The 2022 FIFA World Cup will be unique for a number of reasons. For starters, it will be the first to take place in the Arab world and just the second held in Asia throughout, while it will also be the last to involve just 32 teams, with the tournament set to expand to 48 in 2026. France heads in as the reigning champions and will be out to prove they are as good at producing footballers as they are at producing wine, but there are a number of teams waiting to dethrone them, testament to the unpredictability of the sport. Brazil, England, Spain and the Ronaldo-led Portugal will be right there with the French, while the 8/1 odds for the German team winning the World Cup suggest they are a live chance too. In order to achieve that goal, these are the various stages they’ll need to get through.
The Group Stage (21 November - 2 December)
As always, the Group Stage will see all 32 teams split into eight different groups of four. In this stage, which kicks off on the 21st of November, each team will play the three others in their group on one occasion over the course of a little over a week. As for who advances out of this stage, it’s pretty straightforward - the top two from each group make it through to the Round of 16, while the bottom two are eliminated.
Teams are obviously ordered based on their win/loss record, with three points awarded for a win and one for a draw. If two teams are tied for points, as is very possible given each team plays just three games in this stage, then goal difference will be used as the first tiebreaker. If they are still tied after this, then the team with the most goals will finish higher, and if they still remain deadlocked, then the team which accumulated the most points in games between the teams in question gets the nod. That should be more than enough to sort them out, but if somehow it isn’t then red and yellow cards are factored in too.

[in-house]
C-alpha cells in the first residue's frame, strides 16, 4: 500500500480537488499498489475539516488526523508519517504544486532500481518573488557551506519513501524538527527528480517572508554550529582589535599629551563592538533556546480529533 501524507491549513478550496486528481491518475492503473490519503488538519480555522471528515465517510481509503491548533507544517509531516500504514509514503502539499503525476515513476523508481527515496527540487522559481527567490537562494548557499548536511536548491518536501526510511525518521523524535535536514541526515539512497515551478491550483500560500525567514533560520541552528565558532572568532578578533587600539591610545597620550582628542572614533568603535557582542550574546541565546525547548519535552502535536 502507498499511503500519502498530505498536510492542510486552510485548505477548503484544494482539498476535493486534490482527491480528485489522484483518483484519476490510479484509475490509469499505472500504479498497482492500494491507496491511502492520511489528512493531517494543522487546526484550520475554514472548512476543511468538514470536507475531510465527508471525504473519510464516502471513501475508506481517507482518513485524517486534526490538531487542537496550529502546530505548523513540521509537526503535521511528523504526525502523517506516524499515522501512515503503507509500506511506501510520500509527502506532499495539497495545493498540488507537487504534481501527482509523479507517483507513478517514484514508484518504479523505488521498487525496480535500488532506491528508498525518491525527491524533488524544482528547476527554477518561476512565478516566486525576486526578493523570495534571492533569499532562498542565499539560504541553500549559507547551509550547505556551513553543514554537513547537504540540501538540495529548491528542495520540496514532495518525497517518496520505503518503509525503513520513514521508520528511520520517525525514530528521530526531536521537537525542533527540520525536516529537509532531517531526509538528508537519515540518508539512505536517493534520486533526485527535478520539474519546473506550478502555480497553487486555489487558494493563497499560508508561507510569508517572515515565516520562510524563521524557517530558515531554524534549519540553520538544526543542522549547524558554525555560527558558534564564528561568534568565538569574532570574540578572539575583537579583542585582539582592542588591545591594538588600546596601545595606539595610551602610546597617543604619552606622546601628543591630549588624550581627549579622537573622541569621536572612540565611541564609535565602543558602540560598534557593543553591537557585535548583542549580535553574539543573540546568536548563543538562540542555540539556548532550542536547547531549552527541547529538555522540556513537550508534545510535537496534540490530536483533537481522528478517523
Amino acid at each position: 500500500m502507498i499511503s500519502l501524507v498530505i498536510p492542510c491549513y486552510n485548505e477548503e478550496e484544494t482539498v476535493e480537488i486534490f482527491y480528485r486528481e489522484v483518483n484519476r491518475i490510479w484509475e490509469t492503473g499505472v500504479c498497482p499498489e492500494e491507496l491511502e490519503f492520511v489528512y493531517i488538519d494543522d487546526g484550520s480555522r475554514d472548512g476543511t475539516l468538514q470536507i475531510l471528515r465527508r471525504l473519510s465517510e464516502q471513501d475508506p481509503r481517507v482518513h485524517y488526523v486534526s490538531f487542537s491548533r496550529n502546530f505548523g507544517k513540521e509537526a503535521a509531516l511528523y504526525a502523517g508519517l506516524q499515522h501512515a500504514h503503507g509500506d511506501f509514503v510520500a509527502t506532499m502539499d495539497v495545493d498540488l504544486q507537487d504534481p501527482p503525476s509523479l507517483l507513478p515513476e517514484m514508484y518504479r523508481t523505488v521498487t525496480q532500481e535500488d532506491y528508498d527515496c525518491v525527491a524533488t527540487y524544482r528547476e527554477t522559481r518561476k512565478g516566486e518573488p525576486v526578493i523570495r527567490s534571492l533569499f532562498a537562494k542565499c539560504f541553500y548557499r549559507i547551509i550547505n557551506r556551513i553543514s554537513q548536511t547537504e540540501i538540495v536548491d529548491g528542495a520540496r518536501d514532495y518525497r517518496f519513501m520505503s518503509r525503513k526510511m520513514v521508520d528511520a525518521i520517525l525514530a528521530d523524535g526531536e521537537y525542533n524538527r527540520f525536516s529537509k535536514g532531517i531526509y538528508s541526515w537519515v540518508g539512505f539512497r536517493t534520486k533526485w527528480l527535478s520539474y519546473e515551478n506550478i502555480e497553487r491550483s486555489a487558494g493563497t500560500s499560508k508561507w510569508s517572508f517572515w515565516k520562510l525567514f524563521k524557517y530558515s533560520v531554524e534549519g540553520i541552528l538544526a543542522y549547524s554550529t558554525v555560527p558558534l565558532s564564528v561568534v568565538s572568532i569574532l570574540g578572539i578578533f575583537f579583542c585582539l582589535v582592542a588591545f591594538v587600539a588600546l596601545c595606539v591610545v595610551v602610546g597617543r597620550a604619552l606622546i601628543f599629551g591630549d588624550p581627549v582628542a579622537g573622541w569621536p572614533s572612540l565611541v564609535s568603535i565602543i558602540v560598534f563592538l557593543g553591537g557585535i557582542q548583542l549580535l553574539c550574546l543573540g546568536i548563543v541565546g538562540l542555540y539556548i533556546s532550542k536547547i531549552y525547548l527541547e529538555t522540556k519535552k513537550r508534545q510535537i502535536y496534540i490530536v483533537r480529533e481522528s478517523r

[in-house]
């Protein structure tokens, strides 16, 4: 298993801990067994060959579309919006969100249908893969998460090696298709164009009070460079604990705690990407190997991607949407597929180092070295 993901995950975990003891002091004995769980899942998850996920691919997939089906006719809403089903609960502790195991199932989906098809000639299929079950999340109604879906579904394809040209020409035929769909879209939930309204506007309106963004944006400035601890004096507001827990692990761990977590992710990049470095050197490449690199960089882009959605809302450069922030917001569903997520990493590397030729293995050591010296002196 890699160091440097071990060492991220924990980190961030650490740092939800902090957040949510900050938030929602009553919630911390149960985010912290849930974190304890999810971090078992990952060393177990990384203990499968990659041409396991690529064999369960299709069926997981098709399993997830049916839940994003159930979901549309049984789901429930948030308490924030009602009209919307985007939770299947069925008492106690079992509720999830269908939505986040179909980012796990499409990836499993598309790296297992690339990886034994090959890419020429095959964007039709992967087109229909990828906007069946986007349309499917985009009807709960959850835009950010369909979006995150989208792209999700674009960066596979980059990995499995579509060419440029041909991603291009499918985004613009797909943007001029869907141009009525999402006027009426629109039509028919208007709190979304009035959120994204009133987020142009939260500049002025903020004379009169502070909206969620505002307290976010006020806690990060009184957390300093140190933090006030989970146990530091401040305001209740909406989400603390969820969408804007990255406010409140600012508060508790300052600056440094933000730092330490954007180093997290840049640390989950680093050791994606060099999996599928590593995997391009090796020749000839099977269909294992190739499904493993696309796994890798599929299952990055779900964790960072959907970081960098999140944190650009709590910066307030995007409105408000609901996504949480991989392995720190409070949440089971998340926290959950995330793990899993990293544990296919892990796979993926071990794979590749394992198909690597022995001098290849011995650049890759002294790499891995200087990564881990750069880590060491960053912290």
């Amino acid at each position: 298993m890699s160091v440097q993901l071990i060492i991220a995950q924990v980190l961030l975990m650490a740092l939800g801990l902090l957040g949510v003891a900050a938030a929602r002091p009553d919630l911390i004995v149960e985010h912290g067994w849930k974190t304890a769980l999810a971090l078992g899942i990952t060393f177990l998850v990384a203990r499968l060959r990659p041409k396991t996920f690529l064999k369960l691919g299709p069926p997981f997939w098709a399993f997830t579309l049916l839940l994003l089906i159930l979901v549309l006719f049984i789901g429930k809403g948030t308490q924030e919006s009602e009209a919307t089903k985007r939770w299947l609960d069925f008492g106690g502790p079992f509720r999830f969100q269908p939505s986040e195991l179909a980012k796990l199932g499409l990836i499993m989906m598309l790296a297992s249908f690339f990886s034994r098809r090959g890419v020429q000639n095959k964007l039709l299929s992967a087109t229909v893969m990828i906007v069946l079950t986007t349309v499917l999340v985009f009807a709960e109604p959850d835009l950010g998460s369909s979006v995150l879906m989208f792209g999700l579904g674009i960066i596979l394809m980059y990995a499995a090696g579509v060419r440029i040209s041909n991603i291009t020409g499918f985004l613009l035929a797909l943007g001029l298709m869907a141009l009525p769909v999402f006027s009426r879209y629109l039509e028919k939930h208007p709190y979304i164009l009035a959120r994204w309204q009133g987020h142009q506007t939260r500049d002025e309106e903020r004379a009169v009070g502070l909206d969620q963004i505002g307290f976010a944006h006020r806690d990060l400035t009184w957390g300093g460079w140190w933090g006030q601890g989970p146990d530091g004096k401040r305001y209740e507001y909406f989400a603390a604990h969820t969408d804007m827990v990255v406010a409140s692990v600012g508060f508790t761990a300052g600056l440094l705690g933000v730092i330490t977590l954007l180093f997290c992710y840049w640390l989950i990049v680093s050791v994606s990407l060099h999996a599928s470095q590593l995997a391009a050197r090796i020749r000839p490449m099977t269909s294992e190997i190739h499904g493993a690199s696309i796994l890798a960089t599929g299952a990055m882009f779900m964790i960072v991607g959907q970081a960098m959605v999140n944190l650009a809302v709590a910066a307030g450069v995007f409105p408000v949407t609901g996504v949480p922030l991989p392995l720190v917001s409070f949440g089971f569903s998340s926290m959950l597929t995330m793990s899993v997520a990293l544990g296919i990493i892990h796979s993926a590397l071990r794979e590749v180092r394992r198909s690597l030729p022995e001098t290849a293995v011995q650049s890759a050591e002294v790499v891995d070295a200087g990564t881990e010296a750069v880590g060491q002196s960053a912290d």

The Round of 16 (3-6 December)
Things really start to heat up in the Round of 16, when most of the teams who were realistically making up the numbers have been sent home and more high quality elimination games begin to pop up on the schedule. Games are organised as follows: the winner of Group A plays the runner-up from Group B, and the winner of Group B plays the runner-up from Group A. Teams from Group C and D are scheduled in the same way, as are teams from Group E and F, as well as G and H.
In this round, and in the rest which follow, a drawn game results in 30 minutes extra time being played. If scores are still tied following extra time we go to penalties, with the best of five declared the winner. This has made for some quality matches in this round in recent years - who could forget Russia upsetting Spain after a 1-1 draw went to penalties in 2018, or England just avoiding an early exit in the same vein against Colombia?
The Finals (9-18 December)
The quarter-finals take place over just two action-packed days beginning on the 9th of December. The intensity goes up a notch for these matches, with a highly coveted spot in the final four of the world’s biggest tournament up for grabs, and teams ranked in the top ten regularly coming up against one another.
After these matches are completed, there are a couple of days respite before the final four are thrown back onto the field for the semi-finals. The first of these games will be played on the 13th of December at Lusail Iconic Stadium, an arena being constructed for the World Cup with an expected capacity of 80,000. The following day, the second spot in the World Cup Final will be up for grabs in a match at Al Bayt Stadium, another new ground which is intended to hold around 60,000 people.
Which will leave us with two. The World Cup Final will take place on the 18th of December at Lusail, but prior to that we’ll get warm up with the third place match the evening before. But of course, that game is just an appetiser to the main course that is the final itself, when upwards of 1 billion people from all around the globe will switch on their TV sets to see who is crowned the winner of the 2022 Qatar FIFA World Cup.
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